Why there is no init / initctl on the docker centos image

Using the public/common docker‘s centos image I was installing some services that required a /etc/init directory and I had a failure. I have further noticed that initctl does not exist, meaning that init was not run.

How can the centos image be used with a fully functional init process ?

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  • example:

    docker run -t -i centos /bin/bash
    file /etc/init
    /etc/init: cannot open ... no such file or directory ( /etc/init )
    bash: initctl: command not found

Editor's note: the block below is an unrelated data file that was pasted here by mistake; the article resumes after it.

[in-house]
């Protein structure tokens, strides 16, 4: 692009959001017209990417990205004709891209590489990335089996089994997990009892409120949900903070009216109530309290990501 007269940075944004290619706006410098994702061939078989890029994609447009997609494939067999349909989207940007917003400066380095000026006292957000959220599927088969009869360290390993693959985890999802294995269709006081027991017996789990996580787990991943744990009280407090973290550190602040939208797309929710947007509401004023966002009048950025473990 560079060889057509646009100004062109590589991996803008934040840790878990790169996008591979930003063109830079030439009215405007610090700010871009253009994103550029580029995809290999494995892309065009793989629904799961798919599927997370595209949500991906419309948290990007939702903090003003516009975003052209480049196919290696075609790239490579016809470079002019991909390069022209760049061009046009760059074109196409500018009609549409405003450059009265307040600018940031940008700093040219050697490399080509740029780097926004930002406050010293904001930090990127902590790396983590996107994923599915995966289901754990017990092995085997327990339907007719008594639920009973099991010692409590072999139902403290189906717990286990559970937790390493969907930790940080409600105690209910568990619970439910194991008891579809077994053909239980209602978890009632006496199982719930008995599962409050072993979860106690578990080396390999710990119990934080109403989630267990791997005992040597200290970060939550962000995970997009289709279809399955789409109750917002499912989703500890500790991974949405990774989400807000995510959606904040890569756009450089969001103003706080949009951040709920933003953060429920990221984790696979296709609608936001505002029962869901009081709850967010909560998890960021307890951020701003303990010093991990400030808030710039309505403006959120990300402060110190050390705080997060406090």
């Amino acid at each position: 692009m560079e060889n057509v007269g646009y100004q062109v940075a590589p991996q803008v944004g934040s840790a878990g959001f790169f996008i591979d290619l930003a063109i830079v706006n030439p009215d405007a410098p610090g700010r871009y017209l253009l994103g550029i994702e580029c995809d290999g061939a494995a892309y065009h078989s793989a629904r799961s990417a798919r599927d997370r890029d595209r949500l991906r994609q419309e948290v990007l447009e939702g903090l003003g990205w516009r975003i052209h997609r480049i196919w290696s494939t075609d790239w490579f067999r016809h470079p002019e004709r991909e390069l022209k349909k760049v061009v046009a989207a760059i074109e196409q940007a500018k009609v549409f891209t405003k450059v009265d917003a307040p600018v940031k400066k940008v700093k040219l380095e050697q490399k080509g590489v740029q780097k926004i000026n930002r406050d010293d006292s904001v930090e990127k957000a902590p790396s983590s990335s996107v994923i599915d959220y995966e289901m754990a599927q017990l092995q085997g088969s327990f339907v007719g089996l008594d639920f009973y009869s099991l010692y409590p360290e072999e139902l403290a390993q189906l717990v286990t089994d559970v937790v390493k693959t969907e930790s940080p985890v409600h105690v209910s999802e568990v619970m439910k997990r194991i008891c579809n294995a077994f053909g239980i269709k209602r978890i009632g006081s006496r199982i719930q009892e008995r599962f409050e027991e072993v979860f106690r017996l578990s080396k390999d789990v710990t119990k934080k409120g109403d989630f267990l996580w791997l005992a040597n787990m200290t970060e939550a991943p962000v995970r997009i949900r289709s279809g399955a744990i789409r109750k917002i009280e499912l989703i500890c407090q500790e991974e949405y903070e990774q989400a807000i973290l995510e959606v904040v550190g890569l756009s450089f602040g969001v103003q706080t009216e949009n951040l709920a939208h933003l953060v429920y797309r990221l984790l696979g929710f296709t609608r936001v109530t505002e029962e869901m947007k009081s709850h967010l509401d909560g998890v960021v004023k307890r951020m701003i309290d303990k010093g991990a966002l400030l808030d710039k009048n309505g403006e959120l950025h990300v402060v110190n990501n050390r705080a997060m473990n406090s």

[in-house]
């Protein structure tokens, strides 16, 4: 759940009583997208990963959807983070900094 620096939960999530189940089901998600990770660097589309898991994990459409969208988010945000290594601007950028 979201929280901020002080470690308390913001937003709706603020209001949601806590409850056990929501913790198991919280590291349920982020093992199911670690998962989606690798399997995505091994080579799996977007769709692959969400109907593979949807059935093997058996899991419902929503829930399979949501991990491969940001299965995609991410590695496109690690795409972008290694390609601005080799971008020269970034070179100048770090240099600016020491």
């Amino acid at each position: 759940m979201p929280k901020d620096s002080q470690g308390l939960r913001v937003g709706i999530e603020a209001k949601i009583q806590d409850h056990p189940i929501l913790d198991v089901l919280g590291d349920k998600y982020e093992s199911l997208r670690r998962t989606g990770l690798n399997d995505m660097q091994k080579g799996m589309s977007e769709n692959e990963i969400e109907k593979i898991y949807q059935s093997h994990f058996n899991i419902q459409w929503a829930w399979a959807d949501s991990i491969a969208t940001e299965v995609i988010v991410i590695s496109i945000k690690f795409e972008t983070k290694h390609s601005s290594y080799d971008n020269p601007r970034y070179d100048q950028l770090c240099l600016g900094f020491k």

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  • One Solution collect form web for “Why there is no init / initctl on the docker centos image”

    A Docker container is more analogous to a process than a VM. That process can spawn other processes though, and the sub-processes will run in the same container. A common pattern is to use a process supervisor like supervisord as described in the Docker documentation. In general though, it’s usually recommended to try and run one process per container if you can (so that, for example, you can monitor and cap memory and CPU at the process level).

    Docker will be the best open platform for developers and sysadmins to build, ship, and run distributed applications.